Since the ears were also modeling chocolate (or fondant), I made those next. Next time, I might try iced sugar cookies for these for tastier ears. I cut out a triangle with curved sides, and then used it as a stencil for making a second ear. Then I cut a third one, and trimmed the edges so it would be a bit smaller. I used the trimmed triangle as a stencil to make a second smaller one. The smaller ones are for the inside of the ears, so I sprayed these with the same gold color mist I used for the horn. To stick the inner ears to the outer ears, just use your finger to spread a tiny bit of water on the backs of the inner ears, and it’ll work as glue when you stick them on the outer ears. I also stored these in my freezer.
Bonus pic of us trying to position the dogs for the awesome featured image since a picture of a horn and ears in a freezer would be super boring.
3. Stack and Frost the Cake
This is pretty straightforward. Stack and frost the cake how you normally would. If you’ve never frosted a cake before, I suggest these tutorials by Life, Love, and Sugar, or Style Sweet CA. I plan on making my own sometime in the future, but for now I haven’t gotten around to it. I decided to do 4 layers of cake instead of the usual 2 or 3 because I didn’t want my unicorn’s head to look smushed. If you do a smaller cake (6″ rather than 8-9″) 3 layers is probably plenty.
4. Make Your Unicorn’s Mane!
This is the fun part! The part where you make your regular cake a unicorn cake! First things first, we need to put the horn and ears on. First things first, pick which part of your cake is the “front.” Line the horn up with the vertical center, and then stick it in the top, a little forward of dead center. I had my horn lean forward a bit since I thought that looked more unicorn-y. Then, put the ears on either side, angled a little bit towards each other. Now you’re ready to start putting buttercream around these main body parts.
I used 2 different tips for the mane. For the smaller dots of color, I used the Wilton open star tip 4B, and for the large rosettes, I used the Wilton drop flower tip 2D. To make multi-colored rosettes, fill one-third of your piping bag with each color. The easiest way to do this is to fill the bag from the outside in. Using a spoon or an offset spatula, paint each colored frosting onto the outside of the bag, and then slowly continue adding the colors inward. Be careful not to mix the colors up in the bag or you’ll just get grey frosting.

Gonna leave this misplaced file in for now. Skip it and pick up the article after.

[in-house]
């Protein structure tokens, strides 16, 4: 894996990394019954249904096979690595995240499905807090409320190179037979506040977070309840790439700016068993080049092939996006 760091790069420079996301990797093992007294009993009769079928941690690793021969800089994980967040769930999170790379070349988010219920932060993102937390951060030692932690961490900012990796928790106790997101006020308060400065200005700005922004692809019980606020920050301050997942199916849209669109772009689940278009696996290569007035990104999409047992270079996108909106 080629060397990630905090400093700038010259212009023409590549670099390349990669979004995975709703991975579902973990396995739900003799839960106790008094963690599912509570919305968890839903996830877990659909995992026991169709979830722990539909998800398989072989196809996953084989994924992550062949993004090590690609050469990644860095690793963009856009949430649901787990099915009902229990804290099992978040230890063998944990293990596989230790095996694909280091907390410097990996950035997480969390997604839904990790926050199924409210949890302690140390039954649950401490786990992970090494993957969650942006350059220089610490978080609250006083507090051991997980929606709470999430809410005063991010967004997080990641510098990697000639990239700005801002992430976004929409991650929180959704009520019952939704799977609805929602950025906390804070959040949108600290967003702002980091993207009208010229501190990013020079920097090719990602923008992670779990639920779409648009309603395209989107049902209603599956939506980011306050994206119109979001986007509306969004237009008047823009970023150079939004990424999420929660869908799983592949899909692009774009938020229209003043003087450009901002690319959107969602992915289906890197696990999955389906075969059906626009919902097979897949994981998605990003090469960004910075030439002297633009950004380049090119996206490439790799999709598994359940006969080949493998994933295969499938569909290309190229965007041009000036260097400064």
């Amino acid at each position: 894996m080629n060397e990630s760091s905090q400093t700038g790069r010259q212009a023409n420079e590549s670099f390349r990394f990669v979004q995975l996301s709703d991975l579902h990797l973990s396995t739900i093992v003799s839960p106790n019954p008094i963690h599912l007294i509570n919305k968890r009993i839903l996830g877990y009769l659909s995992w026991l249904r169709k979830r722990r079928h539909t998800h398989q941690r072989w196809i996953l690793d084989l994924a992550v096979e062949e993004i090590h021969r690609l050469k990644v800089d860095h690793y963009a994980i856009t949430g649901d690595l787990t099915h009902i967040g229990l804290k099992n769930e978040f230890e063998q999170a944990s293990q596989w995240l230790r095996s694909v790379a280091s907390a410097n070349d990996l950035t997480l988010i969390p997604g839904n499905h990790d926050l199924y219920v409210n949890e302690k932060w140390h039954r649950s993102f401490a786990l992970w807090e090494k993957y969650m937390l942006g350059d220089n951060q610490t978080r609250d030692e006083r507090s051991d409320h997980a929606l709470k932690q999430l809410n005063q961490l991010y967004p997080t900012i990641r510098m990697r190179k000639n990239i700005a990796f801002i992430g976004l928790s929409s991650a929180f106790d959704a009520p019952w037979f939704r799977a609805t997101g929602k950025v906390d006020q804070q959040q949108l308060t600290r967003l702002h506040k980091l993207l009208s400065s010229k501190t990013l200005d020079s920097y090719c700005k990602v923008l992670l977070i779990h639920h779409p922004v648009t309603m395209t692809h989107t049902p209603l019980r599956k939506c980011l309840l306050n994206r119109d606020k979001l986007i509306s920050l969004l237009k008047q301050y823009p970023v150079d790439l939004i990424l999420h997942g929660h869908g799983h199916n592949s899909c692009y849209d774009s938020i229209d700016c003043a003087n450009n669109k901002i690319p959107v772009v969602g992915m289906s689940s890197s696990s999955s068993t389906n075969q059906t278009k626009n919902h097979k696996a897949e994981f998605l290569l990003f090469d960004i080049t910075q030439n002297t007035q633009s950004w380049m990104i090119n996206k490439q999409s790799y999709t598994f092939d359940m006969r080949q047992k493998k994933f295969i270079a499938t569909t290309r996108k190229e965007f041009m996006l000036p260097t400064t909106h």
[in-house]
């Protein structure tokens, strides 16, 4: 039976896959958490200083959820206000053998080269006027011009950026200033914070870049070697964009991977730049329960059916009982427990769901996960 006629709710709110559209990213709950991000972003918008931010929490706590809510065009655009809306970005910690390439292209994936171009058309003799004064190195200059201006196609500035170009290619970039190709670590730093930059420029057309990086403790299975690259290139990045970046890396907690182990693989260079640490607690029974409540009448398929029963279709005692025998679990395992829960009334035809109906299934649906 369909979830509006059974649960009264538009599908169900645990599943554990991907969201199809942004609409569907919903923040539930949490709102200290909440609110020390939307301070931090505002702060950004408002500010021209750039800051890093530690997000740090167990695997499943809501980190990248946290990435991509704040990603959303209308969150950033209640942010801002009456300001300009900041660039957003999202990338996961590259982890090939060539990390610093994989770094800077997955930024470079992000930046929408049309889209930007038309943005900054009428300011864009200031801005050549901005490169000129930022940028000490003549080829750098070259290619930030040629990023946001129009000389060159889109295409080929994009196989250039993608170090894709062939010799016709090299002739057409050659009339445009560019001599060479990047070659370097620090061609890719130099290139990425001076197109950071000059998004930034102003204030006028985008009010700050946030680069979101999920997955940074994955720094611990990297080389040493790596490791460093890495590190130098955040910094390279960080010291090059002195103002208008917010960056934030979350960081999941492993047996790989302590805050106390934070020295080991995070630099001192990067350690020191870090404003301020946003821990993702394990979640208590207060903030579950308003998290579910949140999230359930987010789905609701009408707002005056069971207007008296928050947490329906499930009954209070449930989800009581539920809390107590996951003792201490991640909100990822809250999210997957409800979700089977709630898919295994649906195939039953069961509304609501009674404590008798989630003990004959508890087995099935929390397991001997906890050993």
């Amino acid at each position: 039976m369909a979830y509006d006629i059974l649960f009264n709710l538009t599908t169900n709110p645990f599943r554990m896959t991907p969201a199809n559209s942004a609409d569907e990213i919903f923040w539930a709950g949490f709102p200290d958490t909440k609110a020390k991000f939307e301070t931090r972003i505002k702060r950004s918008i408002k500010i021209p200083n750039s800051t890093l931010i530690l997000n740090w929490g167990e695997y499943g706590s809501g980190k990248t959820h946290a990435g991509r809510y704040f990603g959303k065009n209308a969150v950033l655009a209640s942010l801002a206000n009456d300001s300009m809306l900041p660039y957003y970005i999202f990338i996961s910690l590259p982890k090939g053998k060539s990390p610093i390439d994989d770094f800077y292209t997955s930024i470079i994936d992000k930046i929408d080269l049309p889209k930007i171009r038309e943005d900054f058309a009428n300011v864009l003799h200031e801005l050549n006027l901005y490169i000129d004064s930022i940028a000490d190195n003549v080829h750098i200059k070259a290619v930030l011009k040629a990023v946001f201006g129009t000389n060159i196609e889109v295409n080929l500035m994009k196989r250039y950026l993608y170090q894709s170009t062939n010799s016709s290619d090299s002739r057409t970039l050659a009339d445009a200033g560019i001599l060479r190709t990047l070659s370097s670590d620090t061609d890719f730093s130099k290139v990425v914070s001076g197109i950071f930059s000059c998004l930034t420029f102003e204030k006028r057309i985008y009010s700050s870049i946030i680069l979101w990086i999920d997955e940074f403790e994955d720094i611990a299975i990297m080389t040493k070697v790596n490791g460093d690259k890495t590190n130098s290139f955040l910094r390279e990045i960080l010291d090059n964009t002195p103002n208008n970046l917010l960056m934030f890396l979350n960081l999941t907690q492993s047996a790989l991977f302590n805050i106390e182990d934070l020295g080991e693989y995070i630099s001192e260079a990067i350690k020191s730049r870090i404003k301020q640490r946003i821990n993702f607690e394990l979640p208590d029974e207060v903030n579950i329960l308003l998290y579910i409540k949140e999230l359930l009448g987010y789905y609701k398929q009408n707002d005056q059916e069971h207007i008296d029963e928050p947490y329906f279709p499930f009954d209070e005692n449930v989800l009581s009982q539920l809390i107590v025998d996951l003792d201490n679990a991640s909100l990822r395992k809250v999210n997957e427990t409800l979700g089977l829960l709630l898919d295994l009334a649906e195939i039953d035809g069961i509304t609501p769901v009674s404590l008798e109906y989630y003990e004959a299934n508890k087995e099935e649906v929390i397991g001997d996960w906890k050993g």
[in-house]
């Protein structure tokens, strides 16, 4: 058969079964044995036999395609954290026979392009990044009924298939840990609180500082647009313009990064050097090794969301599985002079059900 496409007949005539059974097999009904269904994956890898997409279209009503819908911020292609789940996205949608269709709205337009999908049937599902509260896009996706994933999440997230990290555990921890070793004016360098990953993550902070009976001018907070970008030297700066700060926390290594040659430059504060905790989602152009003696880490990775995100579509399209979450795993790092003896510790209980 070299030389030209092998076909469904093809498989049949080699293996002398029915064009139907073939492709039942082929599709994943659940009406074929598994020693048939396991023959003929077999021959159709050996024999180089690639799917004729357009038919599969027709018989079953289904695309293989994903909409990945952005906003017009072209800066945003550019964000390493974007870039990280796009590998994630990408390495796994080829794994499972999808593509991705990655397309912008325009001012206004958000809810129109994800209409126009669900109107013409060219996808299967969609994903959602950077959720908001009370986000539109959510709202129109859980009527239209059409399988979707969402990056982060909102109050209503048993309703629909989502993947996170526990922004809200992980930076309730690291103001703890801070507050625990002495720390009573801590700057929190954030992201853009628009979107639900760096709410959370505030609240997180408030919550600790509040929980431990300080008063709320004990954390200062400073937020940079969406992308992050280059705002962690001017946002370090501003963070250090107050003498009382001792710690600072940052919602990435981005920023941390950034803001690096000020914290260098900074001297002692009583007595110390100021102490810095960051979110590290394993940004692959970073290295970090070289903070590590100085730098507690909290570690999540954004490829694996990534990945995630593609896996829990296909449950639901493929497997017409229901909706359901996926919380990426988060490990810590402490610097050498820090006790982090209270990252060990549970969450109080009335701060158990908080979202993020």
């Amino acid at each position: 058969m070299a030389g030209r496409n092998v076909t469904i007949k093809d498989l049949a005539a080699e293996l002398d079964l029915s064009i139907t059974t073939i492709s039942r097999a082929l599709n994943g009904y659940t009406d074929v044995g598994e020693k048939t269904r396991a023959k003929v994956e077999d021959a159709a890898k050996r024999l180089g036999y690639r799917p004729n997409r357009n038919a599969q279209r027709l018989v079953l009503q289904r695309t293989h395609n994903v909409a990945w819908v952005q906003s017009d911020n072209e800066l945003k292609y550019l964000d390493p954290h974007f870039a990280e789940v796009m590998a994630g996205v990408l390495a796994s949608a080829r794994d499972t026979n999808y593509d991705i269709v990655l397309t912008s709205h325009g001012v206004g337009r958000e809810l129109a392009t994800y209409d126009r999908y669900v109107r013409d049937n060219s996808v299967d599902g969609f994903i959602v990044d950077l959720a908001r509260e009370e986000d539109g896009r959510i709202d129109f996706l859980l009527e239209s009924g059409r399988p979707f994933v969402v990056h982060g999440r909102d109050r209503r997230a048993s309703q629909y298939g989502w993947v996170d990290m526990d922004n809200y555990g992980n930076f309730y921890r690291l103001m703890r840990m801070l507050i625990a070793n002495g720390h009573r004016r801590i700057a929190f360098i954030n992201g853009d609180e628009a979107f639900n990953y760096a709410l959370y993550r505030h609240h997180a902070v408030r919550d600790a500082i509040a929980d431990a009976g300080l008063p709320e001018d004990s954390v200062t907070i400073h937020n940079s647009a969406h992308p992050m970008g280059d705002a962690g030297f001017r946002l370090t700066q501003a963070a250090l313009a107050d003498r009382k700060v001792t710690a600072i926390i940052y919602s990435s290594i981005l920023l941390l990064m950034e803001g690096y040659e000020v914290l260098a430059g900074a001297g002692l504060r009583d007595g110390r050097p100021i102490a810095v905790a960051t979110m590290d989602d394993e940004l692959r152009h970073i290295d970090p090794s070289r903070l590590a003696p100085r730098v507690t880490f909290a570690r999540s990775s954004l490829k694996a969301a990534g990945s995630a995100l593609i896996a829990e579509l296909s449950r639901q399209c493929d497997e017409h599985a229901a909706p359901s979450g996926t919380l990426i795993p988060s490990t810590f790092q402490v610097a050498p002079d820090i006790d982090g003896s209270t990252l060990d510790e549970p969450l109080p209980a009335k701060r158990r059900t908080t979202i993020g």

To start, I made the first, central rosette on the forehead. (If you’ve never made a rosette before, you start in the center, and while squeezing evently, make one spiral outwards). Then, I put a few more rosettes on the top, not too close together, and fairly evenly distributed. Then I switched tips, and switching up frosting colors I filled in the gaps.
Make sure that you also have some frosting coming down the side of the cake since unicorn manes go down their necks. I used rosettes to outline my path first again, then, like on top, I filled in with the other colors.
5. Draw the Face
I didn’t use a tip for the black frosting. Instead, I put a very small amount of black frosting in a piping bag, and cut just the very tip off to make myself a small, writing tip. The last step is to draw on the eyes and nose. I started with the nose, and centered it below the central rosette. I started with a small pink rosette, then added small drop flowers all around to make it a half-circle shape. Then, using black frosting, I made a couple of nostrils. Using the black frosting again, I drew on some eyes with long eyelashes since everybody knows that unicorns have long eyelashes.
Ta-Da! All Done! Good luck 🙂